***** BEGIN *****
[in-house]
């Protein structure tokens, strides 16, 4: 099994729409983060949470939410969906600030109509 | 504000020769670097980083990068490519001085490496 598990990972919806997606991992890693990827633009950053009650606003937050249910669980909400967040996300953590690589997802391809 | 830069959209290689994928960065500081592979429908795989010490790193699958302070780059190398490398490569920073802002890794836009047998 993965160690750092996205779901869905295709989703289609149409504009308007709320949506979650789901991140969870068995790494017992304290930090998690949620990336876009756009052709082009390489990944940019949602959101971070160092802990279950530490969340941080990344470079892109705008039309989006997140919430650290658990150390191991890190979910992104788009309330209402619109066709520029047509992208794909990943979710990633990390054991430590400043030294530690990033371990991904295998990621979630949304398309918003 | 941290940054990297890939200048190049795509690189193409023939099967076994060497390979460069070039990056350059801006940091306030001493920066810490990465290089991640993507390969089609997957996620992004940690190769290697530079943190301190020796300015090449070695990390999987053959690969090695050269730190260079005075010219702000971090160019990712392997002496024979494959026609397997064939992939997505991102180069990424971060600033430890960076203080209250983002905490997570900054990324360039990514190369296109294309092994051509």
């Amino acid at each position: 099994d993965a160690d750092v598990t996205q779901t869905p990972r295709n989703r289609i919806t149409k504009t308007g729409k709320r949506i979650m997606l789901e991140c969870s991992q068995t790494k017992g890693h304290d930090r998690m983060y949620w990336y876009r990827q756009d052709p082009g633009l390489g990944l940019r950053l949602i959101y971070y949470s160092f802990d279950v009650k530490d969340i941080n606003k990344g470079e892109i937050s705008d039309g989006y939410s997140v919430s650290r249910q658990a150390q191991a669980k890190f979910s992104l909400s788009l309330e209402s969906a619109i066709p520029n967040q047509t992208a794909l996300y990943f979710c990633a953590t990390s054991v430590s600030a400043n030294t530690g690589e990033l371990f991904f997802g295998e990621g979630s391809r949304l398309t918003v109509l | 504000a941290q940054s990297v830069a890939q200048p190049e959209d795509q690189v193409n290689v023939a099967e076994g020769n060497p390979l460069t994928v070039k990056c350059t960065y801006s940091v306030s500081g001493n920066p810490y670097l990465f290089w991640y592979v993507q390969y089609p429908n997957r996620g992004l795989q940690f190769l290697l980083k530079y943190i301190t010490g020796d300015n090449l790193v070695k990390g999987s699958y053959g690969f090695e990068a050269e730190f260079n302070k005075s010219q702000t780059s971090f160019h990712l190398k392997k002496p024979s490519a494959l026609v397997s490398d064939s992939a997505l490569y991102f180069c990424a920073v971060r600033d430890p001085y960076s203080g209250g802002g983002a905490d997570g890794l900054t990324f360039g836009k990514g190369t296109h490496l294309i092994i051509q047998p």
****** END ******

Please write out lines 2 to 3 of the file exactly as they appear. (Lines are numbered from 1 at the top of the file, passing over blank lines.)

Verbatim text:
């Protein structure tokens, strides 16, 4: 099994729409983060949470939410969906600030109509 | 504000020769670097980083990068490519001085490496 598990990972919806997606991992890693990827633009950053009650606003937050249910669980909400967040996300953590690589997802391809 | 830069959209290689994928960065500081592979429908795989010490790193699958302070780059190398490398490569920073802002890794836009047998 993965160690750092996205779901869905295709989703289609149409504009308007709320949506979650789901991140969870068995790494017992304290930090998690949620990336876009756009052709082009390489990944940019949602959101971070160092802990279950530490969340941080990344470079892109705008039309989006997140919430650290658990150390191991890190979910992104788009309330209402619109066709520029047509992208794909990943979710990633990390054991430590400043030294530690990033371990991904295998990621979630949304398309918003 | 941290940054990297890939200048190049795509690189193409023939099967076994060497390979460069070039990056350059801006940091306030001493920066810490990465290089991640993507390969089609997957996620992004940690190769290697530079943190301190020796300015090449070695990390999987053959690969090695050269730190260079005075010219702000971090160019990712392997002496024979494959026609397997064939992939997505991102180069990424971060600033430890960076203080209250983002905490997570900054990324360039990514190369296109294309092994051509």
């Amino acid at each position: 099994d993965a160690d750092v598990t996205q779901t869905p990972r295709n989703r289609i919806t149409k504009t308007g729409k709320r949506i979650m997606l789901e991140c969870s991992q068995t790494k017992g890693h304290d930090r998690m983060y949620w990336y876009r990827q756009d052709p082009g633009l390489g990944l940019r950053l949602i959101y971070y949470s160092f802990d279950v009650k530490d969340i941080n606003k990344g470079e892109i937050s705008d039309g989006y939410s997140v919430s650290r249910q658990a150390q191991a669980k890190f979910s992104l909400s788009l309330e209402s969906a619109i066709p520029n967040q047509t992208a794909l996300y990943f979710c990633a953590t990390s054991v430590s600030a400043n030294t530690g690589e990033l371990f991904f997802g295998e990621g979630s391809r949304l398309t918003v109509l | 504000a941290q940054s990297v830069a890939q200048p190049e959209d795509q690189v193409n290689v023939a099967e076994g020769n060497p390979l460069t994928v070039k990056c350059t960065y801006s940091v306030s500081g001493n920066p810490y670097l990465f290089w991640y592979v993507q390969y089609p429908n997957r996620g992004l795989q940690f190769l290697l980083k530079y943190i301190t010490g020796d300015n090449l790193v070695k990390g999987s699958y053959g690969f090695e990068a050269e730190f260079n302070k005075s010219q702000t780059s971090f160019h990712l190398k392997k002496p024979s490519a494959l026609v397997s490398d064939s992939a997505l490569y991102f180069c990424a920073v971060r600033d430890p001085y960076s203080g209250g802002g983002a905490d997570g890794l900054t990324f360039g836009k990514g190369t296109h490496l294309i092994i051509q047998p």